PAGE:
NASA's program for this, which is funded through 2019, is (poetically) called IceBridge.

"Rifting of this magnitude doesn't happen so often, [so] we don't often get a chance to study it up close," Joe MacGregor, a glaciologist and geophysicist at NASA's Goddard Space Flight Center, previously told Business Insider in an email.

MacGregor was more hesitant in December with his estimate for when Larsen C's iceberg would calve.

"Maybe a month, maybe a year," he said. "The more we study these rifts, the better we'll be able to predict their evolution and influence upon the ice sheets and oceans at large."

But scientists agree the iceberg will calve at some point — and sooner rather than later.

When the block does break off, it will be the third-largest in recorded history. MacGregor said it'd "drift out into the Weddell Sea and then the Southern Ocean and be caught up in the broader clockwise ... ocean circulation and then melt, which will take at least several months, given its size."

Computer modeling by some researchers suggests the calving of Larsen C's big ice block might destabilize the entire ice shelf, which is about 19,300 square miles — roughly two times as large as Massachusetts — via a kind of ripple effect.

MacGregor downplayed this possibility, saying that other "computer models predict that the eventual calving of this iceberg won't affect the overall stability of the ice shelf."

Luckman backed this up.

"We would expect in the ensuing months to years further calving events, and maybe an eventual collapse, but it's a very hard thing to predict, and our models say it will be less stable," Luckman said in the release, adding that it won't "immediately collapse or anything like that."

However, a rapid ice shelf collapse would not be unprecedented.

In 2002, a large piece of the nearby Larsen B ice shelf snapped off, but within a month — and quite unexpectedly — an even larger swath of the 10,000-year-old feature behind it rapidly disintegrated. The rest of Larsen B may splinter off by 2020.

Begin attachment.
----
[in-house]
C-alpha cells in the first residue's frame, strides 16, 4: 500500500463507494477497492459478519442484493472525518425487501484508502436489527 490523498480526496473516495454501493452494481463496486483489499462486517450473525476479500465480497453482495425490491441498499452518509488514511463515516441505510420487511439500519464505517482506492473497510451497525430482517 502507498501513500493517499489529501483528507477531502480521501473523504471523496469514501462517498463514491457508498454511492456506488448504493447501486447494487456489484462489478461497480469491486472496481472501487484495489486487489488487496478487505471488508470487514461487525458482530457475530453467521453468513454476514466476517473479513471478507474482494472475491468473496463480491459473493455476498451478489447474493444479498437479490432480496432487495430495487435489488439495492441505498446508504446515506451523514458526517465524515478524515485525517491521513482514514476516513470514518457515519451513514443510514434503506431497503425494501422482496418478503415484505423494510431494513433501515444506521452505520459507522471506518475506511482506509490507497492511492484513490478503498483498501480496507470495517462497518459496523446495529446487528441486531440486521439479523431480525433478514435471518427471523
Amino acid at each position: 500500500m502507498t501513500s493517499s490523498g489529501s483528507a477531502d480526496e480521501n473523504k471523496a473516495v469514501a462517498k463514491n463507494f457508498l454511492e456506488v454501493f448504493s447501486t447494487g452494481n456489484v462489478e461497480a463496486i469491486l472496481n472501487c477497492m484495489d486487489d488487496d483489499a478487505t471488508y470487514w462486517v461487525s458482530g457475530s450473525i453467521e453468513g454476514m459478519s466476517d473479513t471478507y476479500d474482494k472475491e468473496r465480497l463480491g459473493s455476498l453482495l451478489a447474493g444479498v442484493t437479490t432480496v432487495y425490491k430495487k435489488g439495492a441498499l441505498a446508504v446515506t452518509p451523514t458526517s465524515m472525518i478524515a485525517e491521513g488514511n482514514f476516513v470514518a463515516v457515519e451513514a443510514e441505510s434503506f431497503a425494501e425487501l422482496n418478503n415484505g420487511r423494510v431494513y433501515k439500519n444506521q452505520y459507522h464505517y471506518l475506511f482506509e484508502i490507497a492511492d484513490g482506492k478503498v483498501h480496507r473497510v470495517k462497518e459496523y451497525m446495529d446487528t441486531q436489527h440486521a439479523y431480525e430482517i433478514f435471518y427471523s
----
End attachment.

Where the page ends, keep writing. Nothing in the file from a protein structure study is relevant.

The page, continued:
If there's any good news about the rift in Larsen C, it's that the ice shelf "is already floating in the ocean, so it has already displaced an equivalent water mass and minutely raised sea level as a result," MacGregor said. "Melting of the resulting iceberg won't change that contribution."

The bad news is that if Larsen C collapses, all the ice it holds back might add another 4 inches to sea levels over the years and decades — and that it's just one of many major ice systems around the world affected by climate change.
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__________________________________________________________________________________________________
"No hay mas diferencia entre los hombres que el vicio o la virtud" Jose Maria Morelos y Pavon.

No hay raza inferior; solo hay sujetos inferiores
Bendita se la muerte, porque a nadie le concede lo que no les da a todos los demas;alabada sea la muerte que se yergue piadosa ante el hombre que ha cumplido su deber.
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ivan_077
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Re: El calentamiento global como amenaza global